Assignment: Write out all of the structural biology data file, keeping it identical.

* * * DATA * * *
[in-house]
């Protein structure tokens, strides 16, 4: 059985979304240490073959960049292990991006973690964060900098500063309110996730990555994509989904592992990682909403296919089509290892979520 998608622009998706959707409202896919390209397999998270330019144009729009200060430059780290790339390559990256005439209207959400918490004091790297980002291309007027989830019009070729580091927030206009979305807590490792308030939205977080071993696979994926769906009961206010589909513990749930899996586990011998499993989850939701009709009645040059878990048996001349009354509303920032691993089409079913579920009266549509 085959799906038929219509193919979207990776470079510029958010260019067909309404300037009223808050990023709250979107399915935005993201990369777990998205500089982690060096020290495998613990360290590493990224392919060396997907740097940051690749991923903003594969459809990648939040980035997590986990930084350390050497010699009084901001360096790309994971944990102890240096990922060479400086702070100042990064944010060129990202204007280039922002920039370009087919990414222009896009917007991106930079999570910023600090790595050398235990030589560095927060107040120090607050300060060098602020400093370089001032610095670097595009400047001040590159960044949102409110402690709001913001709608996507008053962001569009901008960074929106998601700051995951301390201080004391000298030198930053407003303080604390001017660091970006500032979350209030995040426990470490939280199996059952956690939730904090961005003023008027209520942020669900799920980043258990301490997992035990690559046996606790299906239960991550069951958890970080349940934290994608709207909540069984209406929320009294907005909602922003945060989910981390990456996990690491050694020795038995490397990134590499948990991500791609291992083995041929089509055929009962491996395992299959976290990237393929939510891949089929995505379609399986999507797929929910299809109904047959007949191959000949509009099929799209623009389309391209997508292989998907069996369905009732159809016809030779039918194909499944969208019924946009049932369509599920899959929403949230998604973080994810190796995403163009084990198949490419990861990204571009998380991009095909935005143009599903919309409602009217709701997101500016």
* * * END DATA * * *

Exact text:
[in-house]
């Protein structure tokens, strides 16, 4: 059985979304240490073959960049292990991006973690964060900098500063309110996730990555994509989904592992990682909403296919089509290892979520 998608622009998706959707409202896919390209397999998270330019144009729009200060430059780290790339390559990256005439209207959400918490004091790297980002291309007027989830019009070729580091927030206009979305807590490792308030939205977080071993696979994926769906009961206010589909513990749930899996586990011998499993989850939701009709009645040059878990048996001349009354509303920032691993089409079913579920009266549509 085959799906038929219509193919979207990776470079510029958010260019067909309404300037009223808050990023709250979107399915935005993201990369777990998205500089982690060096020290495998613990360290590493990224392919060396997907740097940051690749991923903003594969459809990648939040980035997590986990930084350390050497010699009084901001360096790309994971944990102890240096990922060479400086702070100042990064944010060129990202204007280039922002920039370009087919990414222009896009917007991106930079999570910023600090790595050398235990030589560095927060107040120090607050300060060098602020400093370089001032610095670097595009400047001040590159960044949102409110402690709001913001709608996507008053962001569009901008960074929106998601700051995951301390201080004391000298030198930053407003303080604390001017660091970006500032979350209030995040426990470490939280199996059952956690939730904090961005003023008027209520942020669900799920980043258990301490997992035990690559046996606790299906239960991550069951958890970080349940934290994608709207909540069984209406929320009294907005909602922003945060989910981390990456996990690491050694020795038995490397990134590499948990991500791609291992083995041929089509055929009962491996395992299959976290990237393929939510891949089929995505379609399986999507797929929910299809109904047959007949191959000949509009099929799209623009389309391209997508292989998907069996369905009732159809016809030779039918194909499944969208019924946009049932369509599920899959929403949230998604973080994810190796995403163009084990198949490419990861990204571009998380991009095909935005143009599903919309409602009217709701997101500016």